Besides carpentry, Takayama is also famous for its furniture, pottery and lacquerware.


Takayama Jinya (Source: Wikipedia)
Takayama Jinya (Source: Wikipedia)

“Takayama Jinya”, also known as “Historical Government House”, is an ancient wooden building dating back to 1816 and designated as a national treasure in 1929.

The structure was originally the residence of the feudal lord Kanamori who ruled over the region, but, when Hida came under the control of the Shogunate during the Edo Period, the governors transformed it into their workplace and residence.

In 1969 Takayama Jinya was transformed into a museum and became a tourist attraction, people can admire traditional Japanese style tatami rooms featuring conference rooms, guest rooms, residential spaces and beautiful japanese gardens surrounding the whole palace.

Takayama Jinya inside view (Source: Wikipedia)
Takayama Jinya inside view (Source: Wikipedia)

Beside the main building, there is also “Onkura”, a large warehouse build in the 1600s and known as the biggest traditional rice storehouse in Japan.


In the morning are held two markets in two different parts of Takayama: Miyagawa Market, held along the banks of the Miya River in the historic town, and Jinya-mae Market, which take place in front of Takayama Jinya palace. Both of them take place daily from 7-8 until 12.
This is a good chance to enjoy shopping in a lively atmosphere while interacting with the locals. Moreover, you can buy beautiful handicraft items, seasonal agricultural foods, typical snacks and sweets, flowers and more.

Miyagawa Asaichi "Miya River Morning Market" (Source: Wikipedia)
Miyagawa Asaichi “Miya River Morning Market” (Source: Wikipedia)

Here you have the guarantee that all the products are fresh since they are grown by the people who run the food stalls, which iconic color is white.


Shirakawa-go is a scenic village located in far northern Gifu Prefecture, in the middle of Hida mountains and it was declared a UNESCO World Heritage Site in 1995. It is twinned with Alberobello, Apulia, Italy, since March 3, 2005. As per Takayama, thanks to its isolated position, Shirakawa-go preserved its rural charm, traditions and natural environment.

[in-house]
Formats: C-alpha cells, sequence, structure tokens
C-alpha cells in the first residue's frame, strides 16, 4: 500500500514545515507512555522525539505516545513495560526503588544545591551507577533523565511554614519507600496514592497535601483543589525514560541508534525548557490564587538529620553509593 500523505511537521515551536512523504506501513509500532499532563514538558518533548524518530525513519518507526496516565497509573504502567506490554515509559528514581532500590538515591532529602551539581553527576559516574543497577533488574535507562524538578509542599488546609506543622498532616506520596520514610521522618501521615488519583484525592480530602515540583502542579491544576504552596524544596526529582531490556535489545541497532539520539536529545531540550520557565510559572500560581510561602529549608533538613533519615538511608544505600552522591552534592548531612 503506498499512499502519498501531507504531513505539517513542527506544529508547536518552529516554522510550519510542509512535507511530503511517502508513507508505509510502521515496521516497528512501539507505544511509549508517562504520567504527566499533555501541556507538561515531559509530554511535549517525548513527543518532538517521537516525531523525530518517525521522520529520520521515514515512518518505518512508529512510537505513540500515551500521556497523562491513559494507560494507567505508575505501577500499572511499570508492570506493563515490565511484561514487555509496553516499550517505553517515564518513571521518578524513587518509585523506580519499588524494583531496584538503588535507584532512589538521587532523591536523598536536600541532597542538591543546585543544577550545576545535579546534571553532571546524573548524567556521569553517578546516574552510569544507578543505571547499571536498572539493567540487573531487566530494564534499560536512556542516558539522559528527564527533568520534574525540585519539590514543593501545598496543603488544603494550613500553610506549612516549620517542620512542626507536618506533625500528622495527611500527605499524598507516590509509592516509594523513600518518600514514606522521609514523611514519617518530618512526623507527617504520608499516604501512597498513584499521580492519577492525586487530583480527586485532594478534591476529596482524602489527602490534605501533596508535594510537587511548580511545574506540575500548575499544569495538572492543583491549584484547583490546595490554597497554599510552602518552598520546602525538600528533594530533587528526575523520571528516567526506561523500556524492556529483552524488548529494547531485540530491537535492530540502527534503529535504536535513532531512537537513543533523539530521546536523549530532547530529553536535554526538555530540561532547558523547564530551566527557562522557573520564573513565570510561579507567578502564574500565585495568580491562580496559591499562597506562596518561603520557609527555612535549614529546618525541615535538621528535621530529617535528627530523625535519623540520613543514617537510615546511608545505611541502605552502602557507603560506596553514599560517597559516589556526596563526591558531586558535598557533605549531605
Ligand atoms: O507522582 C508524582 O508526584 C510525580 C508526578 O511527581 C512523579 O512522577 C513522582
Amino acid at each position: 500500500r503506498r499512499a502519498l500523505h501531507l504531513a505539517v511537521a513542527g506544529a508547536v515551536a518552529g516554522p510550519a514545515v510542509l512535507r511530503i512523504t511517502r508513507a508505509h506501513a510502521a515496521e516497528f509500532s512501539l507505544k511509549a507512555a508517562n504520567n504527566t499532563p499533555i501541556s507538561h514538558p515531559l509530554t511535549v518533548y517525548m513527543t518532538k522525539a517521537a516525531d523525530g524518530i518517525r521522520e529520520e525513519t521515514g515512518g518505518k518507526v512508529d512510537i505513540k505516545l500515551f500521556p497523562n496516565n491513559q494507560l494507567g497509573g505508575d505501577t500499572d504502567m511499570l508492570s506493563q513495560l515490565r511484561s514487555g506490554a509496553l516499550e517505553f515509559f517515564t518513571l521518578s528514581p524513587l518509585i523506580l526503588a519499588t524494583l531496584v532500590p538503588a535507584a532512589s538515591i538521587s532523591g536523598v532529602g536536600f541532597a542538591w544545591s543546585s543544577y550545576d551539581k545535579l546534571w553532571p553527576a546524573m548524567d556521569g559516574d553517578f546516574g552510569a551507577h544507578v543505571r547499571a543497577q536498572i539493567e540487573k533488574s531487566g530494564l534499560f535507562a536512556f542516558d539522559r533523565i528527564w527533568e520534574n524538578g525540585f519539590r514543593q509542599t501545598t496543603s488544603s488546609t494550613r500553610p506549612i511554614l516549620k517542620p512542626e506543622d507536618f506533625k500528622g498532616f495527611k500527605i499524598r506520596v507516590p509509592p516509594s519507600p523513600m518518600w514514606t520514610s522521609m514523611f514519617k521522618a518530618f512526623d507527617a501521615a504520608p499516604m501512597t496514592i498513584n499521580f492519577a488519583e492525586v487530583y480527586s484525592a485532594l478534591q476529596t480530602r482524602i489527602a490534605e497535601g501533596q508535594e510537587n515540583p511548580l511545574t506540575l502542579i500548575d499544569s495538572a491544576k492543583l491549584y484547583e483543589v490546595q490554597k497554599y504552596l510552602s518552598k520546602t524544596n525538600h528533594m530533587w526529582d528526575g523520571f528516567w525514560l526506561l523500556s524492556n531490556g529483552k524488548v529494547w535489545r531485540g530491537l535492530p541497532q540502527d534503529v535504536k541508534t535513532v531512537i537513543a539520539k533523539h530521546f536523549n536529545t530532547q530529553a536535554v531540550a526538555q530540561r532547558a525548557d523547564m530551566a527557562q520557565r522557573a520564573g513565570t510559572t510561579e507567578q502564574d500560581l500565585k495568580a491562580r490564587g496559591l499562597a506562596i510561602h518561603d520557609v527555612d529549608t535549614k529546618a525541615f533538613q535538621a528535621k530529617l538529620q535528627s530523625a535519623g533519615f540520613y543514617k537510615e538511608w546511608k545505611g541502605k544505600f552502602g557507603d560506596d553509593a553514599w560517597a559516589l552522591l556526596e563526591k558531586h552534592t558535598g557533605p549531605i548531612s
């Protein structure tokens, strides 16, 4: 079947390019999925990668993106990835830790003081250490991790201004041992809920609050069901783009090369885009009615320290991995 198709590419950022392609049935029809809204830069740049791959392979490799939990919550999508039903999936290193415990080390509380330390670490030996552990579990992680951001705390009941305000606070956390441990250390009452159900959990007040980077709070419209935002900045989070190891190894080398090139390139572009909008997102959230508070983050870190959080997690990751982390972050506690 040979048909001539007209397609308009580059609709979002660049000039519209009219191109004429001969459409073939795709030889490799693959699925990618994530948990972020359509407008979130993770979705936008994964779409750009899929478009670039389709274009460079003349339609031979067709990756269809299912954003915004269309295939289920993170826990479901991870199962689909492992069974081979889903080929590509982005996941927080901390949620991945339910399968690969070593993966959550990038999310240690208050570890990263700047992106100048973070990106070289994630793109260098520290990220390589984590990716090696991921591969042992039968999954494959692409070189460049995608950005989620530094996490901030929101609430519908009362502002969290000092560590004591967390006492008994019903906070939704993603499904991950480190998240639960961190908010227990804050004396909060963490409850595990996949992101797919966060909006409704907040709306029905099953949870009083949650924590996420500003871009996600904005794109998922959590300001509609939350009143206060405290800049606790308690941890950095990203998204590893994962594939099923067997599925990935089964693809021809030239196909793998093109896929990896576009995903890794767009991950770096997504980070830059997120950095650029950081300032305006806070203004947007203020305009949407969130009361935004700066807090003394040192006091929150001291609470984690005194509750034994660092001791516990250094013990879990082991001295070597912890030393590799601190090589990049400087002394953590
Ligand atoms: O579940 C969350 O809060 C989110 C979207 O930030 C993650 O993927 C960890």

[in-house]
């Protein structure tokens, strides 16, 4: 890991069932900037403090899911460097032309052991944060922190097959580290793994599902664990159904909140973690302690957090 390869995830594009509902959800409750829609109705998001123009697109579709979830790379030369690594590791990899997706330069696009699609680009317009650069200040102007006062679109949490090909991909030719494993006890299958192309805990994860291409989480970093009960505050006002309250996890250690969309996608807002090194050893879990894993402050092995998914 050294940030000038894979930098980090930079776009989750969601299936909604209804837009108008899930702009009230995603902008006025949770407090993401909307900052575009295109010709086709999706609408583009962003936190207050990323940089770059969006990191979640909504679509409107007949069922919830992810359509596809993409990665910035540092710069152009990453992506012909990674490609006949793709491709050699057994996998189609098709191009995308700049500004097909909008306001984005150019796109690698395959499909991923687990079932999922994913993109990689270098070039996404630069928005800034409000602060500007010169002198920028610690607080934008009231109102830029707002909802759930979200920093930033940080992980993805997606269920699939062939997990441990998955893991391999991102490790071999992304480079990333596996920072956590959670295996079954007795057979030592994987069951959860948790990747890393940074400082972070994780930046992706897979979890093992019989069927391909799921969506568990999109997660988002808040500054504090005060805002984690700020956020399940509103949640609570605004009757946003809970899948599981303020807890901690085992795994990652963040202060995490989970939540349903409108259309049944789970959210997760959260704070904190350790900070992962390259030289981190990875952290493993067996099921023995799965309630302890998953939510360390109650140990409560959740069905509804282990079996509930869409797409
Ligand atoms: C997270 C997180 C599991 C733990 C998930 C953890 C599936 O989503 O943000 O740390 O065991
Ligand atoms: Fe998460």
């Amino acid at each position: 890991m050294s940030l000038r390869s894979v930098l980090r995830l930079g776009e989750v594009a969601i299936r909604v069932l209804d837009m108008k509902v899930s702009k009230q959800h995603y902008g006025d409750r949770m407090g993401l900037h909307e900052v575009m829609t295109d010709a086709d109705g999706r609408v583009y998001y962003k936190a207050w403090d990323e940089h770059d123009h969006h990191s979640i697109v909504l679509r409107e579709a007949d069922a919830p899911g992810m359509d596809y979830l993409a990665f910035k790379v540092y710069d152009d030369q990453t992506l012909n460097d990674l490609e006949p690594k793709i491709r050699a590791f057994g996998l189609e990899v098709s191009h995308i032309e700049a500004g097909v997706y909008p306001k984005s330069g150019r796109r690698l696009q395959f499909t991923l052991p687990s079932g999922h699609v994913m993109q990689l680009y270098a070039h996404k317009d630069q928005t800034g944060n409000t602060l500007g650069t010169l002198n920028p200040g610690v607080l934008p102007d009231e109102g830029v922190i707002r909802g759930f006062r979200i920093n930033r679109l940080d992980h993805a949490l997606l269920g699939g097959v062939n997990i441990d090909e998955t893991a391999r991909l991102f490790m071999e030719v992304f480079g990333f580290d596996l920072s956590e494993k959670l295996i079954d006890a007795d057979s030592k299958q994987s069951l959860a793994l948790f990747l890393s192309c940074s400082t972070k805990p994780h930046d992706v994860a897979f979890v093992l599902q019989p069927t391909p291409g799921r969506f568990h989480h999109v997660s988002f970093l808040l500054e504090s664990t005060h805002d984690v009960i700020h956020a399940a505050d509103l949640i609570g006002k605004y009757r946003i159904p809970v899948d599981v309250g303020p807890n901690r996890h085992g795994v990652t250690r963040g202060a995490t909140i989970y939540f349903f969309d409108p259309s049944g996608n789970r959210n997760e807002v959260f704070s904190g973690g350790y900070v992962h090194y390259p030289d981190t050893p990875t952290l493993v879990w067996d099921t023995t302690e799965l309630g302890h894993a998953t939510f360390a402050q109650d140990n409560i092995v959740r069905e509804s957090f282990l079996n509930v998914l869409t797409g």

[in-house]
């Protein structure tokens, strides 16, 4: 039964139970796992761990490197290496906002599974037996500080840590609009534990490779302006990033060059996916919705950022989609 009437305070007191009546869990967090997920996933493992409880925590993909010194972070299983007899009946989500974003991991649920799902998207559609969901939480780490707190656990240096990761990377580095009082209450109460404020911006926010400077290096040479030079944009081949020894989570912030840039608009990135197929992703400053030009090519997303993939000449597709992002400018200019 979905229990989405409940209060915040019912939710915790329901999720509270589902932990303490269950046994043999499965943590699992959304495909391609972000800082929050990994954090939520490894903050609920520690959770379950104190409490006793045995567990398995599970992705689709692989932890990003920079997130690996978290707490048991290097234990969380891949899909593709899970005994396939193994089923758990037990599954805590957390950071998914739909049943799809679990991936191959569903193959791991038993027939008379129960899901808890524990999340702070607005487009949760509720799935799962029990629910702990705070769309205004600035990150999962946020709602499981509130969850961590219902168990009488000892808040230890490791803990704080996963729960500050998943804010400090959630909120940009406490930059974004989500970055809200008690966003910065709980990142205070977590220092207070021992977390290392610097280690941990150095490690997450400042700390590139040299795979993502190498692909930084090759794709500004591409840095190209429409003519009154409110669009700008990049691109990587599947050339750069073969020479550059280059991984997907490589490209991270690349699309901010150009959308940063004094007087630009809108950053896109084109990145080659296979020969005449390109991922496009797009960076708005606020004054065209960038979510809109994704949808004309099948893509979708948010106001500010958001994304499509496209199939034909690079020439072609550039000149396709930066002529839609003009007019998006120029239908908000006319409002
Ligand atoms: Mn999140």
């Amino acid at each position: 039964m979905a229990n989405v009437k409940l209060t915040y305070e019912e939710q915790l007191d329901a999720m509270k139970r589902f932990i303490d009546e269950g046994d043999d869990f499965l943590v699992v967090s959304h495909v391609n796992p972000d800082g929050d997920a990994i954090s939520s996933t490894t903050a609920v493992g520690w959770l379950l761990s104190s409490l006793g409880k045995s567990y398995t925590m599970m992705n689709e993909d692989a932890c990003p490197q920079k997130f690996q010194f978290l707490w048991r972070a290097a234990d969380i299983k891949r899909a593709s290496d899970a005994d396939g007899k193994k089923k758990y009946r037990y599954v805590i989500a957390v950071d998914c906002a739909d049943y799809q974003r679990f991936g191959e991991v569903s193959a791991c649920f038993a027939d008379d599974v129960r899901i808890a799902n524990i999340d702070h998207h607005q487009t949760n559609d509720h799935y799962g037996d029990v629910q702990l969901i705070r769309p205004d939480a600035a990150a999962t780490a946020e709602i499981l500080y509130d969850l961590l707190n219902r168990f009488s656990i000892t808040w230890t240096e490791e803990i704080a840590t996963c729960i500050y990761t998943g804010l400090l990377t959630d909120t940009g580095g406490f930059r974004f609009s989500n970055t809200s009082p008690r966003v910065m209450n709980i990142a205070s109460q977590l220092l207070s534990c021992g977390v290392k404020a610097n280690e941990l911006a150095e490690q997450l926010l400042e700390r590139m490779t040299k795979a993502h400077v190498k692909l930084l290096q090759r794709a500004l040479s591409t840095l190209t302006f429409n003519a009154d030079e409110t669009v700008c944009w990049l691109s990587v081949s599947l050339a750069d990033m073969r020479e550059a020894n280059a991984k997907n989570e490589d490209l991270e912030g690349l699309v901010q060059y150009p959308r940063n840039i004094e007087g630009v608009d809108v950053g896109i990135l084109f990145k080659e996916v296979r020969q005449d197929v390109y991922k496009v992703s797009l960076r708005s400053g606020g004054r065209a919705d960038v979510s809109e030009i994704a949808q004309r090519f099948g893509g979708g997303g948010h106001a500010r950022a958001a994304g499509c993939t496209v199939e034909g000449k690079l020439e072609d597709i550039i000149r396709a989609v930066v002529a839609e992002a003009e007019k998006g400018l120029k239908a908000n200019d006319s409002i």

It is renowed for its Gassho-Tsukuri farmhouses and some of them date back more than 250 years ago.

Gassho-Tsukuri style houses

Gassho-Tsukuri literally means “constructed like hands in prayer” and it refers to the triangular thatched roofs, which resemble the hands of a Buddhist monk in prayer position. This architectural style features a very slanted roof in order to avoid heavy snow accumulation.

If you want to enjoy a breathtaking view of Shirakawa-go Village throughout the four seasons, then a hike to Shiroyama Tenshukaku (Castle Keep) Observation Deck is a must! Shirakawa-go is beautiful at any time of the year, but in winter, when the snow covers the Gassho-Tsukuri houses, it looks absolutely magical, like no time has passed.

Shirakawa-go Village from Shiroyama Tenshukaku (Castle Keep) Observation Deck
Shirakawa-go Village from Shiroyama Tenshukaku (Castle Keep) Observation Deck